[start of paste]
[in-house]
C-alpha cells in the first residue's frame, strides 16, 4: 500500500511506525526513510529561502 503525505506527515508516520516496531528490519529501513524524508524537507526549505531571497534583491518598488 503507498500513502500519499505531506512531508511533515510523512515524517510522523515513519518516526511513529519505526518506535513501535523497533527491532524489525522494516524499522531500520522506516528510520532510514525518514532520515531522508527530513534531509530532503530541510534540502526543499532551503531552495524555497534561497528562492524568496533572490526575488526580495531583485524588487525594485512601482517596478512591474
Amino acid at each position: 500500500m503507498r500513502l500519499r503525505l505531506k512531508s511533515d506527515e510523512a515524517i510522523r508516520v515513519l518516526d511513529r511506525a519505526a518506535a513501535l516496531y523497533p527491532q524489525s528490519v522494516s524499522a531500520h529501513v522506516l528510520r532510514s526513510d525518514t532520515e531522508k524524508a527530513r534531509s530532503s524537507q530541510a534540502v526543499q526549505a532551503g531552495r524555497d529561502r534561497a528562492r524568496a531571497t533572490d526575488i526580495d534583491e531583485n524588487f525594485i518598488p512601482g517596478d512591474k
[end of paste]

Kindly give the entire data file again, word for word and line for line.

[in-house]
C-alpha cells in the first residue's frame, strides 16, 4: 500500500511506525526513510529561502 503525505506527515508516520516496531528490519529501513524524508524537507526549505531571497534583491518598488 503507498500513502500519499505531506512531508511533515510523512515524517510522523515513519518516526511513529519505526518506535513501535523497533527491532524489525522494516524499522531500520522506516528510520532510514525518514532520515531522508527530513534531509530532503530541510534540502526543499532551503531552495524555497534561497528562492524568496533572490526575488526580495531583485524588487525594485512601482517596478512591474
Amino acid at each position: 500500500m503507498r500513502l500519499r503525505l505531506k512531508s511533515d506527515e510523512a515524517i510522523r508516520v515513519l518516526d511513529r511506525a519505526a518506535a513501535l516496531y523497533p527491532q524489525s528490519v522494516s524499522a531500520h529501513v522506516l528510520r532510514s526513510d525518514t532520515e531522508k524524508a527530513r534531509s530532503s524537507q530541510a534540502v526543499q526549505a532551503g531552495r524555497d529561502r534561497a528562492r524568496a531571497t533572490d526575488i526580495d534583491e531583485n524588487f525594485i518598488p512601482g517596478d512591474k